btreejs

A ridiculously lean B-tree of variable orders in plain JavaScript. Closure-compiled using advanced optimizations, 100% typed code.

npm install btreejs
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btree.js

Features

  • Supports variable orders
  • Implemented in plain JavaScript
  • Compiled with ClosureCompiler.js using advanced optimizations
  • Zero vebose warnings and errors, 100% typed code
  • Zero dependencies
  • Type checking reduced to the absolute minimum (everything else is left to you)
  • Exposes only the bare minimum to the outside world

Example

npm install btreejs

var btree = require("btreejs");
var Tree = btree.create(2, btree.numcmp);
var tree = new Tree();
tree.put(0, "null");
tree.put(1, "one");
tree.put(2, "two");
tree.del(1);
tree.get(2); // == "two"
...

Usage

btree.create([order: number[, compare: function]]):Tree

Creates and returns a Tree class of the specified order with the specified comparator.

Parameter Function
order Order of the Tree-class to build as a number. Defaults to 2.
compare function(a: , b: ):number returning -1 if a<b, 1 if a>b and 0 otherwise. Defaults to btree.numcmp

btree.numcmp

Numeric comparator.

btree.strcmp

Strict string comparator that compares strings character by character.

new Tree()

Constructs a Tree instance of the order specified to btree.create previously.

Tree#put(key:, value:[, overwrite:boolean=true]):boolean

Puts a non-undefined, non-null key with the given non-undefined value into the tree. You have to type check keys on your own.

Tree#get(key:):|undefined

Gets the value of the specified key. Returns undefined if the key does not exist. There is no Tree#exists method or similar because it just would encourage multiple lookups if one is already sufficient. So the correct usage is:

var value = tree.get(myKey);
if (typeof value == 'undefined') {
    // Key does not exist
} else {
    // Key exists, value may be null
}

Tree#del(key:*):boolean

Deletes a key from the tree. Returns true on success or false if there is no such key.

Tree#walk[Asc]([minKey: [, maxKey: ]], callback: function):undefined

Walks the range [minKey, ..., maxKey] in ascending order by calling the callback for every key/value pair found.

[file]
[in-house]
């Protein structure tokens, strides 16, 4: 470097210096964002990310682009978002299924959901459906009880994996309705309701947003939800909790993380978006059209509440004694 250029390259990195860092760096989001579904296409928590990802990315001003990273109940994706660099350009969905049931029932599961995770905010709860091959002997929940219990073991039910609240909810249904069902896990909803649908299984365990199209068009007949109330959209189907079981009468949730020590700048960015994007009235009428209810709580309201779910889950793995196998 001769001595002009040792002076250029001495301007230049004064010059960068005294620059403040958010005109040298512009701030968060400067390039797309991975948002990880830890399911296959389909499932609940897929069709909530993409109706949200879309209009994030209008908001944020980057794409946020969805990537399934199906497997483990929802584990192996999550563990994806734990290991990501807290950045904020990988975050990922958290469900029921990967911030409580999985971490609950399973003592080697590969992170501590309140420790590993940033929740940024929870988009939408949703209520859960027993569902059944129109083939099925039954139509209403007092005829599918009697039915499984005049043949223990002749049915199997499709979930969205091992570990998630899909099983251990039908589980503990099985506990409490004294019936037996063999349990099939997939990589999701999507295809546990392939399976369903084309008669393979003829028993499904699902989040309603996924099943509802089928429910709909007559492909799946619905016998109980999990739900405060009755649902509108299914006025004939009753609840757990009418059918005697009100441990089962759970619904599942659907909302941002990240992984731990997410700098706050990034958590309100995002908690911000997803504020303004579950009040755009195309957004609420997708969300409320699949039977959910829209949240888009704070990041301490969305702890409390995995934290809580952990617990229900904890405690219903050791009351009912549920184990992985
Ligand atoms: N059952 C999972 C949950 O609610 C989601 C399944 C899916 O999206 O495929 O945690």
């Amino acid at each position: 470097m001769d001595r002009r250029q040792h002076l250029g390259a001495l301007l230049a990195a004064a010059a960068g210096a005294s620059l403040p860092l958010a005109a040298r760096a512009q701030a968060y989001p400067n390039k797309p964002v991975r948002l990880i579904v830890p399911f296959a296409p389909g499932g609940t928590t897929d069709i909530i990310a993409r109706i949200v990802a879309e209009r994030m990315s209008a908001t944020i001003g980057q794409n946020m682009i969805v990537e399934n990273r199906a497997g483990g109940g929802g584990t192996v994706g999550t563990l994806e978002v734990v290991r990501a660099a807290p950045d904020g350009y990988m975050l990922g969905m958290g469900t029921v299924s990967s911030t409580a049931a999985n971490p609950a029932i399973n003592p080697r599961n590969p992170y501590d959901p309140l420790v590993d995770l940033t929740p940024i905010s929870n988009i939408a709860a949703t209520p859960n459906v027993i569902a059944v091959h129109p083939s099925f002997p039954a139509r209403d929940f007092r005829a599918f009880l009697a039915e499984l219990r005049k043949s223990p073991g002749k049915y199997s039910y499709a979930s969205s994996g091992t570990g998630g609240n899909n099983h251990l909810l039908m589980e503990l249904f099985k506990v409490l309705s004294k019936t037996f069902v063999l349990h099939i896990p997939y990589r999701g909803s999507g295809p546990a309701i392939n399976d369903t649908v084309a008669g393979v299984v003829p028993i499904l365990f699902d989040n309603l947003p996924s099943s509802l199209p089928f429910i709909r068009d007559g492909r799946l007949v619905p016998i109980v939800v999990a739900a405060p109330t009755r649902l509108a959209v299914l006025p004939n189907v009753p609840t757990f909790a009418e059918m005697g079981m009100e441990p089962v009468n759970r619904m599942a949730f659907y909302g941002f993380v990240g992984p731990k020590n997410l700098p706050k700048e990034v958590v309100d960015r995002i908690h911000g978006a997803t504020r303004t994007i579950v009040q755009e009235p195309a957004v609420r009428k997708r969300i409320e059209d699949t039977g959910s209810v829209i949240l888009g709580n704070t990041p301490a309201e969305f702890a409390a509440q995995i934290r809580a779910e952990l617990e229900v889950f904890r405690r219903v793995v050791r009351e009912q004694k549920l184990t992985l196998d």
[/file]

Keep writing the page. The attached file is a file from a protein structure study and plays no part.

Parameter Function
minKey Minimum key or null to start at the beginning
maxKey Maximum key or null to walk till the end
callback function(key:, value:):undefined\ boolean

To break the loop, let callback explicitly return true.

Tree#walkDesc([minKey: [, maxKey: ]], callback: function):undefined

Walks the range [minKey, ..., maxKey] in descending order by calling the callback for every key/value pair found.

Tree#count([minKey: [, maxKey: ]])

Counts the number of keys in the range [minKey, ..., maxKey]. See Tree#walk.

Note: Tree#put, Tree#get and Tree#del throw an Error only if the key is undefined or null or the value is undefined. Other methods do not throw.

Benchmark

The test suite contains a 100k benchmark:

benchmark

Ran in node v0.10.5 on one core of an 3.40Ghz Intel Core i7-2600K working with premium DDR3 ram (I'm too lazy to look up the exact model). To test on your own hardware, simply run npm [-g] install testjs && npm test.

testjs itself is an optimized wrapper around node's native assert module.

Optimizer

Also includes a cluster-based (runs in a dedicated worker) optimizer in tests/optimize.js that takes ranges of orders to calculate the optimal order for a specific tree size:

optimizer

The times parameter specifies how many benchmarks for each order shall be run to eliminate random peeks and is responsible for how long a test takes. Results may vary depending on the actual hardware configuration used. Beware: The default settings that have been used to find btree's default order of 52 (orders 0 to 200, 100k items, 20 times) will take a while to process.

License

Apache License, Version 2.0

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